This week the European Parliament’s Women’s Rights and Gender Equality Committee (FEMM) adopted its Opinion on European anti-poverty policy, which Julie drafted and coordinated.
MEPs urged the European Commission to adapt a European anti-poverty strategy. It called work together with national governments to ensure that the European target of lifting 20 million European citizens out of poverty is met by 2020. Without addressing gender inequalities, that target cannot be met.
In Europe today, women and dependent children, are disproportionately at risk of poverty and social exclusion. The Opinion, which is entitled “Meeting the Anti-Poverty Targets in Light of Rising Household Costs”, addressed the misguided austerity policies which structurally harm and disadvantage women by cutting the services they tend to rely on, while on the other hand slashing jobs in female-dominated sectors.
The drafting and amendment process including discussions with grassroots British and European NGOs, with local and international experts on the subject. All of them pointed to a broad policy toolbox, and for greater action needed by governments and European institutions.
The Opinion focused on the need for a holistic approach to poverty, emphasising the many inter-connected factors that lead to it, and a varied toolbox that is required to alleviate it, to empower the women that are affected by it, and to give them a renewed bid for participation, well-being, and prosperity.
These tools include gender-sensitive public service provision, empowerment of girls and women in all stages of life through education in sectors where they are underrepresented, and a macroeconomic policy that takes into account gender imbalances in society. Specifically, the Opinion addressed the growing problem of energy poverty, requesting that the European Commission insert a gender-sensitive definition of the problem into its legislation, and take legislative action on housing renovation. Likewise, funding must be made available to address energy poverty in a manner that prioritises the plight of low-income single-parent households, who are overwhelmingly women.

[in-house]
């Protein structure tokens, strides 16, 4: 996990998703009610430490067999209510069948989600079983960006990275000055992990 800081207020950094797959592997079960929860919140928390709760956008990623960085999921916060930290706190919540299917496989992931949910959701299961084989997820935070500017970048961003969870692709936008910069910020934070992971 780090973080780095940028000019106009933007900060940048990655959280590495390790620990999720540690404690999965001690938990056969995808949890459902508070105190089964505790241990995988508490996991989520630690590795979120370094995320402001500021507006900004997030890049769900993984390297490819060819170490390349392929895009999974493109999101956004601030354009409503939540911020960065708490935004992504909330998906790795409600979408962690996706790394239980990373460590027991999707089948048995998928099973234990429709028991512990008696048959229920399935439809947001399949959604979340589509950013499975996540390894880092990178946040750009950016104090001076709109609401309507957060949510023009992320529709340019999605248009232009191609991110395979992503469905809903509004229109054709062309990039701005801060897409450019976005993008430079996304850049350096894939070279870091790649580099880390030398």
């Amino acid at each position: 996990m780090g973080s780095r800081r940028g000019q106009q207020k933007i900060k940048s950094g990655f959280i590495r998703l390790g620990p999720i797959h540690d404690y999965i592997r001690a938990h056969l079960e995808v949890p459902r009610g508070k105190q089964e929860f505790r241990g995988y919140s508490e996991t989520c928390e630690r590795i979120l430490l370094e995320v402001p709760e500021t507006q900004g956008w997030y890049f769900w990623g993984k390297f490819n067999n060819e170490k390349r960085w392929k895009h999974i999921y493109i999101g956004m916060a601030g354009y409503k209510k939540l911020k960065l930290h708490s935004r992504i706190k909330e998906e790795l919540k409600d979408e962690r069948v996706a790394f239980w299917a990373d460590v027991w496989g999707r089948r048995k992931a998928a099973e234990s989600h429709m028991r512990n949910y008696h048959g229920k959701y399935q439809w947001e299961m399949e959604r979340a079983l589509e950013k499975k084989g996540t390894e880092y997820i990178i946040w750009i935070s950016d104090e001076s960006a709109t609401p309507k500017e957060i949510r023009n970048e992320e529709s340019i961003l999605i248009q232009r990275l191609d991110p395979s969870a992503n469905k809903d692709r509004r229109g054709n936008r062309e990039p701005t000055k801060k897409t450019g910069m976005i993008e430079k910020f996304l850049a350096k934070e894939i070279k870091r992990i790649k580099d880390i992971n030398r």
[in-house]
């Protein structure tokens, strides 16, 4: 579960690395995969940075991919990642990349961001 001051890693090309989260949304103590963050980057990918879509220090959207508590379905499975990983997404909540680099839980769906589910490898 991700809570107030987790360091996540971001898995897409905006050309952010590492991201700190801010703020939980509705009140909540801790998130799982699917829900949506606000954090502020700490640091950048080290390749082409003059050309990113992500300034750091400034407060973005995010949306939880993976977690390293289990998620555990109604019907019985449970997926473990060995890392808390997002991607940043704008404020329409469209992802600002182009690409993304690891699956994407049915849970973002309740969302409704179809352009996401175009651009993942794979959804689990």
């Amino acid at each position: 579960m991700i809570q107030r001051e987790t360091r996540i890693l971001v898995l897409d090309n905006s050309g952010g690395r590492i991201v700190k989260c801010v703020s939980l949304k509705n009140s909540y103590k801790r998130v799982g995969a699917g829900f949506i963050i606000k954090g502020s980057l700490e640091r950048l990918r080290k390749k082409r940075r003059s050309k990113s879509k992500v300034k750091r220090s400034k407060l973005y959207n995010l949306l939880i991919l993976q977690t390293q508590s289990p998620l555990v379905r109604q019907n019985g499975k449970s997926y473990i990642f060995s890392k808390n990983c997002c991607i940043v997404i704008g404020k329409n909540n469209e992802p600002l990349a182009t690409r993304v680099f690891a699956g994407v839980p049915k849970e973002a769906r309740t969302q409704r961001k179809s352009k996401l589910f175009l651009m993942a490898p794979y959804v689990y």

The Commission must adopt an ambitious gender-sensitive plan to alleviate poverty across the EU, issue recommendations to national governments, and share best practice. National governments must be more ambitious and set out detailed gender-sensitive plans that alleviate poverty, and address vulnerability of women to poverty and social exclusion.
Julie will now be working together with colleague MEPs in the European Parliament’s Employment Committee in order to have a strong Report on anti-poverty policy adopted this March. Julie will be continuing to work on the subject, and pushing for the implementation of anti-poverty policy.